This question was never really raised when the concept of “big data” first came into the picture. For the first time, businesses could collect customer data on a large scale to analyze and utilize it to improve their product and services under data as a service model. In turn, many businesses took advantage of this opportunity. They did, in fact, improve their offerings.
According to reports, Netflix studied viewer data to identify and classify its library into nearly 80,000 ‘micro-genres’ of film. It used them to generate personalized recommendations, which proved critical to its success. However, many consumers have recently begun to oppose the notion of giving a data company complete control over their data. They are concerned about security and have broader ethical concerns.
According to a survey, 79% of the respondents expressed that they are very or somewhat concerned about how businesses use the data they gather about them. 48% said they had already switched businesses or service providers due to data policies or data sharing practices.
While 46% of customers believe they no longer have control over their data, 137 out of 190 countries have passed laws to ensure data protection and privacy. This brings us back to the original question: Is data an asset or a liability?
Data as a Liability
Data is valuable beyond dispute. But it also carries a clear risk. In fact, data is not the lauded resource that is frequently thought of as being. It might prove challenging and even dangerous. The most frequent critiques of data’s benefits center on issues of cost, security, and consumer safety.
The most fundamental argument for data being a liability is cost. Keeping and processing all of the data a data company collects costs money and consumes a lot of energy. This includes not only the cost of data hosting, but also the costs of the software required to collect, analyze, and manage the data under the model of data as a service.
Many people are reluctant to share their data due to the increased awareness and instances of data breaches and cybercrime. Businesses that do collect the data then have to worry about making sure it’s secure. Another case of the risk associated with data hoarding is this one, where a breach could harm your reputation with customers and undermine any trust you may have gained. And this holds true whether or not you used that information.
In addition to significant data breaches, data collection and use may compromise privacy. People typically dislike feeling as if they are being spied on. Nobody wants to have their every move followed and watched. Therefore, it can be annoying or unsettling for customers when they receive services and products based on details they haven’t shared. It might scare them away in some instances or harm their relationship with your brand.
Data as an Asset
When used properly, data can be a benefit. It provides information that is crucial to guiding and improving all of the business endeavors. However, companies are gathering a tremendous amount of it. In fact, it’s getting to the point where it’s a liability.
Therefore, a data company must ensure that they are using their customers’ data effectively if they want to optimize it. We should constantly ask ourselves, “Does the advantage outweigh the costs?” Only gathering pertinent data is the first step toward accurate and efficient data use. It implies abiding by the law when using it. And it entails carefully analyzing how to utilize the insight it provides. Using data as a service model, you can analyze the data that you have collected and monetize your data according to its usefulness.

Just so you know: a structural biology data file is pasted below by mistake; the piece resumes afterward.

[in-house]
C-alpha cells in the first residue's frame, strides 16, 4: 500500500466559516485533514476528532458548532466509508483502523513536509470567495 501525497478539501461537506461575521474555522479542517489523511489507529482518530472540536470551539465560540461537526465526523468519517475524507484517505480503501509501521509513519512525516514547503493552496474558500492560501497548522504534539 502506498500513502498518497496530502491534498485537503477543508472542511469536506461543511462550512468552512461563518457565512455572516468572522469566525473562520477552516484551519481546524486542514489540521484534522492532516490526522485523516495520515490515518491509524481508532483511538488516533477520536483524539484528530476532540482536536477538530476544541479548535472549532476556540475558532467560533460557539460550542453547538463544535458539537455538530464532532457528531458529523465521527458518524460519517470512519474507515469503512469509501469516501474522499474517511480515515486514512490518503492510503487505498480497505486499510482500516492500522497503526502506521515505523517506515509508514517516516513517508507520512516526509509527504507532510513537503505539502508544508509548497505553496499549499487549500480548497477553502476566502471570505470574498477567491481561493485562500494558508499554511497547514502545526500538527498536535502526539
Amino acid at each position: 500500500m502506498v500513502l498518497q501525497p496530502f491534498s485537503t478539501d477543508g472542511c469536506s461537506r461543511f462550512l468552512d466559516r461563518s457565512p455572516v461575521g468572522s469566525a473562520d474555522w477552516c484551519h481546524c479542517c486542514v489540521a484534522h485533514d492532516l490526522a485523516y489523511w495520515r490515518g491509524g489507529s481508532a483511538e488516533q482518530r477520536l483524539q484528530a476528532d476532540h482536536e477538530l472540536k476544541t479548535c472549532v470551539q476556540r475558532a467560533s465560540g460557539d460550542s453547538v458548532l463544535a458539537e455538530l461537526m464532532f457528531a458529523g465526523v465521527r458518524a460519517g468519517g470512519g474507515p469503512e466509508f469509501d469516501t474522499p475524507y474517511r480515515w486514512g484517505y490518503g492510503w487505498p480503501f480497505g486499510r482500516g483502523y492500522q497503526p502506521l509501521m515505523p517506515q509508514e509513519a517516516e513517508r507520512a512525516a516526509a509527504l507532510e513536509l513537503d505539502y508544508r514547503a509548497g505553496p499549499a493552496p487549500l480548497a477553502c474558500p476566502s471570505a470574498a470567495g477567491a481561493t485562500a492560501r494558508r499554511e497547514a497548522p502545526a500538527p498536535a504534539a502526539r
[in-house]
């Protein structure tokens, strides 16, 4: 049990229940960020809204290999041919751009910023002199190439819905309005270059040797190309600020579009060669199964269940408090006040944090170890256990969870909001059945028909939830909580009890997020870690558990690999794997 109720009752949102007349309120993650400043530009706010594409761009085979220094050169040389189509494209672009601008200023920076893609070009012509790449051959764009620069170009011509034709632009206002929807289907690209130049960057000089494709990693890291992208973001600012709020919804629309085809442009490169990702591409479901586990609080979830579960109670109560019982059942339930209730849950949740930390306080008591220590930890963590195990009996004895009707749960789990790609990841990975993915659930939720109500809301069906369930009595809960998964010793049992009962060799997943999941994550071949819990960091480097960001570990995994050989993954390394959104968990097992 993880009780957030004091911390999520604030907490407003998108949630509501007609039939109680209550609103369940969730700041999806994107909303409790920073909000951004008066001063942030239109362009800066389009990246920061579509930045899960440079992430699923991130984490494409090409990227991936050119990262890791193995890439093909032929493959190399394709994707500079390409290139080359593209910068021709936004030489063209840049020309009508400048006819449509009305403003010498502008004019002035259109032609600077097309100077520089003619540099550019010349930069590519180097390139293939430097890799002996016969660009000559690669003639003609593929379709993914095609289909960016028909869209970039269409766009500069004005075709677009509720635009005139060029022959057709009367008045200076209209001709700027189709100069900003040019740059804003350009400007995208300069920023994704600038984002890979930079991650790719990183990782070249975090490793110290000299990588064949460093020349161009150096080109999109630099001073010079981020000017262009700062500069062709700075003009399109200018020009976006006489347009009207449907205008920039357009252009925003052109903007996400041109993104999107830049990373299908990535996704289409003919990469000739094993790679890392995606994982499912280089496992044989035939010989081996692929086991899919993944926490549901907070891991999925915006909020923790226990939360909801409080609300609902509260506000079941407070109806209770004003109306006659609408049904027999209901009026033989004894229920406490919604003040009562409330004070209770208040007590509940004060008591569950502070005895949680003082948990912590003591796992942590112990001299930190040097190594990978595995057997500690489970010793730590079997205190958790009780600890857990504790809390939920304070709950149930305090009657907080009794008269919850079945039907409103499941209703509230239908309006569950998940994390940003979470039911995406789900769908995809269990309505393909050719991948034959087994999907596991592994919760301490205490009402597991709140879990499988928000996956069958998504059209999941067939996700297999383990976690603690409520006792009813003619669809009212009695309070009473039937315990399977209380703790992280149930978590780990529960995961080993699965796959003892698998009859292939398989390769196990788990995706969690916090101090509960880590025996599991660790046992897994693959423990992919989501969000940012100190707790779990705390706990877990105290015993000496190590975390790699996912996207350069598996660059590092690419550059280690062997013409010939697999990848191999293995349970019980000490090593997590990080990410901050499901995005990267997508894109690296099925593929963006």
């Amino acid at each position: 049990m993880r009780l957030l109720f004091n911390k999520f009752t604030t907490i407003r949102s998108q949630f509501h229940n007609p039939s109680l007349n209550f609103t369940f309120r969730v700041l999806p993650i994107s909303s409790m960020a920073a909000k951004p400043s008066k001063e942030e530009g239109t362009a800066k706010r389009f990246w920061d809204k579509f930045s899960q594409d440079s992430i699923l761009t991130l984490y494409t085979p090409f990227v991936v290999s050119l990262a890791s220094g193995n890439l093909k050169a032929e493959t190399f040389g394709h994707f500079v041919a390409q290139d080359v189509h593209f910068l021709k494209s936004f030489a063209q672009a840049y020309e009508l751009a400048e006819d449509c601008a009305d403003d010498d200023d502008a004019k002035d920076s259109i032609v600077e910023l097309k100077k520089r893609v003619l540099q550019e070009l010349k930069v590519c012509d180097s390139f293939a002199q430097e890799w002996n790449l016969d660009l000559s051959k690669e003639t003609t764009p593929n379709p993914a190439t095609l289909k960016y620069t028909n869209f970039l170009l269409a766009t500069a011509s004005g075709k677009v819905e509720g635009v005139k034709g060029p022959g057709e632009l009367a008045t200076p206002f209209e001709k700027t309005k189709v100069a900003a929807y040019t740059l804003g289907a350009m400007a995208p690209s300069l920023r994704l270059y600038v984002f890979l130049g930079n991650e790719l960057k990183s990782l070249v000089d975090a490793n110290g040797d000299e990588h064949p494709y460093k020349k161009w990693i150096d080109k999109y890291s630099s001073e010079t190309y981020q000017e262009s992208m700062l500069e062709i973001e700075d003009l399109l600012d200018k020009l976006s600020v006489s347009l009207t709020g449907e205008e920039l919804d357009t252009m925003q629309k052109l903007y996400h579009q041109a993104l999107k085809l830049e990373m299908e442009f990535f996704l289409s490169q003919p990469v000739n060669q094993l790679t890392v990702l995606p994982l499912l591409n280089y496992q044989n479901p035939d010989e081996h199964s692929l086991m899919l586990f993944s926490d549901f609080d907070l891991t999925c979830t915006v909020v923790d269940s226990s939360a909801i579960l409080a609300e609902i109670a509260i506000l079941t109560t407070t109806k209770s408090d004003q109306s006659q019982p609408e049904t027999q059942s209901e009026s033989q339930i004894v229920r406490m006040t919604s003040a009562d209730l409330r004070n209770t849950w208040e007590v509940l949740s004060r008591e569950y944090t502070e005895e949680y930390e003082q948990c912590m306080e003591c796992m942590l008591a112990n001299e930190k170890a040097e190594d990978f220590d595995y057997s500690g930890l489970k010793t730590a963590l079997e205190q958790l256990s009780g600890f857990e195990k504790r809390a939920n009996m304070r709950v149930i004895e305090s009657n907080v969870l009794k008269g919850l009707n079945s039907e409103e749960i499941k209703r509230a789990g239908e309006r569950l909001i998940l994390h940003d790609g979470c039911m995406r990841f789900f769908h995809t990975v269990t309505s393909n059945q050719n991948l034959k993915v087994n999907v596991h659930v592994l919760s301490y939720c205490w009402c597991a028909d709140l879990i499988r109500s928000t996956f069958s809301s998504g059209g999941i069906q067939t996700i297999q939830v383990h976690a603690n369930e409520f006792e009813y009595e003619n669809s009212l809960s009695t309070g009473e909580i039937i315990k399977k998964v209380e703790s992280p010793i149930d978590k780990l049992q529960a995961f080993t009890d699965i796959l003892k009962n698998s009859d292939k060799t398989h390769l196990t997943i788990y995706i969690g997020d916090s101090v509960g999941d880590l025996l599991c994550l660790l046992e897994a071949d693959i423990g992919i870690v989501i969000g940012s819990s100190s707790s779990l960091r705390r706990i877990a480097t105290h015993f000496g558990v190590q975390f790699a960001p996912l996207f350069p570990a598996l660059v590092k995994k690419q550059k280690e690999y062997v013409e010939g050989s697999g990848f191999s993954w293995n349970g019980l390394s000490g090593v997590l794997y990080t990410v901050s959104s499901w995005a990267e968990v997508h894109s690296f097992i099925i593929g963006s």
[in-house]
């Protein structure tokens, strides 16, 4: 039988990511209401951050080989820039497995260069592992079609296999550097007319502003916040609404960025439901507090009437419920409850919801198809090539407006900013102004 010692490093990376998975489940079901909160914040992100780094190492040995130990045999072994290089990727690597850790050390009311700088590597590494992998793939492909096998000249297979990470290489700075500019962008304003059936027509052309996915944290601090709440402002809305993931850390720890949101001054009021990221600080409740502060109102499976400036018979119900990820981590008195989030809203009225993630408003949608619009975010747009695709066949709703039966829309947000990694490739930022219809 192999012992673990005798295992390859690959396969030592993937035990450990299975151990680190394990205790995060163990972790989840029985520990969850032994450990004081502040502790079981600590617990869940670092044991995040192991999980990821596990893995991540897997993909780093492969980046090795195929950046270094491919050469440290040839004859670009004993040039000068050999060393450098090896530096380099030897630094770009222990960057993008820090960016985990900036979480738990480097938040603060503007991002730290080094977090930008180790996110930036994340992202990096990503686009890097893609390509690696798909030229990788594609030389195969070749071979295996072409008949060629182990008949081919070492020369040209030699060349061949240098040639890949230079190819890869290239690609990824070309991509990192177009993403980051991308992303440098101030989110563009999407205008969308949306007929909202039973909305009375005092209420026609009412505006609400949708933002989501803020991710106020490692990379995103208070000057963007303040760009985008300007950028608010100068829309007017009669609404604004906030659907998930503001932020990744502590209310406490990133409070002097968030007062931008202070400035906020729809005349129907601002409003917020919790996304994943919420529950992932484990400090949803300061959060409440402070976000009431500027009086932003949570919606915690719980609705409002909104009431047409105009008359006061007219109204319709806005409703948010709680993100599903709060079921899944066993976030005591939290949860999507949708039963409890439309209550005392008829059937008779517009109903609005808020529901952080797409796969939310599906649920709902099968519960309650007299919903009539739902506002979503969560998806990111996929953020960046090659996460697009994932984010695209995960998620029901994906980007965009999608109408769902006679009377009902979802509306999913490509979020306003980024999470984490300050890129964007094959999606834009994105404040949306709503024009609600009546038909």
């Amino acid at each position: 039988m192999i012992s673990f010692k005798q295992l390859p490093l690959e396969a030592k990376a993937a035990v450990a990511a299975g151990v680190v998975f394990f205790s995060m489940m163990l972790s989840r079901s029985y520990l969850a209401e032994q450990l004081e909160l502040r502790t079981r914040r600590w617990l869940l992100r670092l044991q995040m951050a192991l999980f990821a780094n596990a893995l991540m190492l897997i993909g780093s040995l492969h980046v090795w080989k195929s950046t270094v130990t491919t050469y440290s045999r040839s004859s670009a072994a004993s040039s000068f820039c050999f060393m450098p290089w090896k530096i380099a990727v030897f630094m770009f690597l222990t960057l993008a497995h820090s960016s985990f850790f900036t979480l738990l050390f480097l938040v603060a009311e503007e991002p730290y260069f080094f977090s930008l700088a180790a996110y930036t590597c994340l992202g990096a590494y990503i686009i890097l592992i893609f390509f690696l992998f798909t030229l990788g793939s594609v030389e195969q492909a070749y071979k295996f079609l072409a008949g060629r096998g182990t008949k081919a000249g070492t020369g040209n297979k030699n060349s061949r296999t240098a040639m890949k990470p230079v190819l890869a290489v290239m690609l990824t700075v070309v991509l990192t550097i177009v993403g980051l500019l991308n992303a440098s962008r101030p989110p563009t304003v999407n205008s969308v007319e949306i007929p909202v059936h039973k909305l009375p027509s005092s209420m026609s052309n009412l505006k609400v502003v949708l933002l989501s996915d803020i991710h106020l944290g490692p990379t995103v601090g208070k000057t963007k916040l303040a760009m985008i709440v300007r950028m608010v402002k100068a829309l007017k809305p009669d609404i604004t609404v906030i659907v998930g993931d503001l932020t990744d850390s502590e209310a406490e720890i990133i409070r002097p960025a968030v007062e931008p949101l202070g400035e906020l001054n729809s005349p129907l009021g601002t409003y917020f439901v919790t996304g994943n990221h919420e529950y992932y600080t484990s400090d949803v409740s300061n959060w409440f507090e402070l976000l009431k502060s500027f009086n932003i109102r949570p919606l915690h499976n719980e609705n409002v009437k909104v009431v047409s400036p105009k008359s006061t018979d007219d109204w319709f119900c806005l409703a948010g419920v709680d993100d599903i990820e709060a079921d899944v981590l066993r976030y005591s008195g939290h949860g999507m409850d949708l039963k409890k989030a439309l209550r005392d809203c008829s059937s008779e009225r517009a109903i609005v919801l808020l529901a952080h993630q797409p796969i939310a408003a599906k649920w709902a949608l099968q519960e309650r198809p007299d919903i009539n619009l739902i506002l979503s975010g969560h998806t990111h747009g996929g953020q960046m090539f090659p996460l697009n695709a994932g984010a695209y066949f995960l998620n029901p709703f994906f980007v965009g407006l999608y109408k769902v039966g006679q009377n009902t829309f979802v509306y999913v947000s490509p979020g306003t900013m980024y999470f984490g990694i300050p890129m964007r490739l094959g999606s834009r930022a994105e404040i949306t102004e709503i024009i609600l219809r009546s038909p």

Turn Data into an Asset from a Liability
The general consensus up until recently was that the best data was just more data. However, new privacy and regulatory concerns have shifted the conversation and are still influencing how marketers handle data. The truth is that more data is not necessarily always better. Smart marketers are increasingly concentrating on the data they hold and control. Thankfully, developments in artificial intelligence have made it possible to survive by refocusing attention from “all the data” to the most pertinent and useful data for the task at hand. The following tips can help you to make the best out of the data in hand and perceive it as an asset, not a liability:
- Determine and resolve your data issues.
- Encourage a Data-Driven Culture
- Utilize Data to Make Future Plans
- Get rid of the irrelevant data
- Prepare your data to put into work
To Sum It Up
It’s time to declutter your data. All the useless data that is cluttering up your systems needs to be stopped from being stored. If the upside of retaining the data does not exceed the threat of storing it, there is no point. Concentrating on collecting and keeping only the data a business actually use and need is the key to lowering the liability of data. You must also be conscious of the potential consequences of any decisions made in light of data insight. Keep the data that is an asset and discard the information that is merely a liability. If you are a marketer and looking for a rich repository of zero-party data that is relevant to your business, Cubera is the place. Cubera offers rich self-declared data that is free from cluttered and irrelevant information. The data has been collected by abiding all necessary policies and regulations and allows to monetize your data.